International student recruitment in the Netherlands is regulated by a Code of Conduct that institutions of higher education, such as WUAS agree to adhere to. Although the Code is a voluntary, self-regulating agreement, the Dutch national immigration organisation, IND, has limited student visa applications to institutions who have signed the code. To sign the code, an institution must be state recognized.
In the UK, the Home Office has confirmed it will continue with the system of “educational oversight”, which requires private higher education colleges to pass inspections carried out by the Quality Assurance Agency.
The new requirements, introduced last year, led to UK 172 institutions losing the right to recruit international students because they failed to apply for oversight by the September 2011 deadline.
The numbers of higher education institutions in the Netherlands are much lower than in the UK, and the numbers of state recognized and accredited private / non-funded are limited, including a small number of institutions such as Nyenrode, Webster, Nimbas, BSN and Wittenborg.
In the Netherlands only state funded or recognized and nationally accredited institutions are allowed to recruit international (non-eu, visa requiring) students. These institutions have all signed a national Code of Conduct for International Students in Higher Education in the Netherlands, which regulates their accreditation requirements (NVAO Accreditation requirement), the entrance English language level of international students (IELTS) and the way in which institutions promote themselves and their use of agents.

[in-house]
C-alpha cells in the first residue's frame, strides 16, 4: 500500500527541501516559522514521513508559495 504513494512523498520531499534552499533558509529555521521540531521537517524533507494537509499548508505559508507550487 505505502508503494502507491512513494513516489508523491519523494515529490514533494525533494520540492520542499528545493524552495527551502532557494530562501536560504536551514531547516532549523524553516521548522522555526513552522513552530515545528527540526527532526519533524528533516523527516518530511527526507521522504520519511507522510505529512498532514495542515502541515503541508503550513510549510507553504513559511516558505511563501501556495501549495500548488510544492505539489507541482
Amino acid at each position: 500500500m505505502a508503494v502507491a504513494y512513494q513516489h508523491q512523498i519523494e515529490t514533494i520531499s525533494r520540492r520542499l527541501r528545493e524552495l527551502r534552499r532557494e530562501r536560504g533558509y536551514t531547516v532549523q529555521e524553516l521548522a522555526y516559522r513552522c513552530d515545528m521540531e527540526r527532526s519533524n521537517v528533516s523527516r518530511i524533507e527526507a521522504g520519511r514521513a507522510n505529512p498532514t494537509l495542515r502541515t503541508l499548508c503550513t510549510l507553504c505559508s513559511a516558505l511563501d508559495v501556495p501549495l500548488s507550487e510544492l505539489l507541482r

The UK has no central accreditation system, or recognition system for non-funded Universities, such as is the norm in the Netherlands, and therefore it is more difficult for the government to control the recruitment practices of these institutes, or even oversee the quality of them.
Although in the UK, private institutions are in the spotlight, the recent case of London Metropolitan University being barred from the recruitment of non-EU, visa requiring students has highlighted the need for tighter government control on UK University international student recruitment.
In the Netherlands, a discussion has developed regarding the control of student immigration from EU countries through the Code of Conduct, with calls for tighter English Language entry requirements of international students from other EU countries, such as Germany that according to some are a burden on public finances. At present these students are exempt from the IELTS requirement for studies in the Netherlands.
WUAS is a signatory of the Code of Conduct for International Students in the Netherlands and is a recognized and accredited institution of higher education, and has around 50 nationalities studying and working within the Business School. Information about the code can be found at www.internationalstudy.nl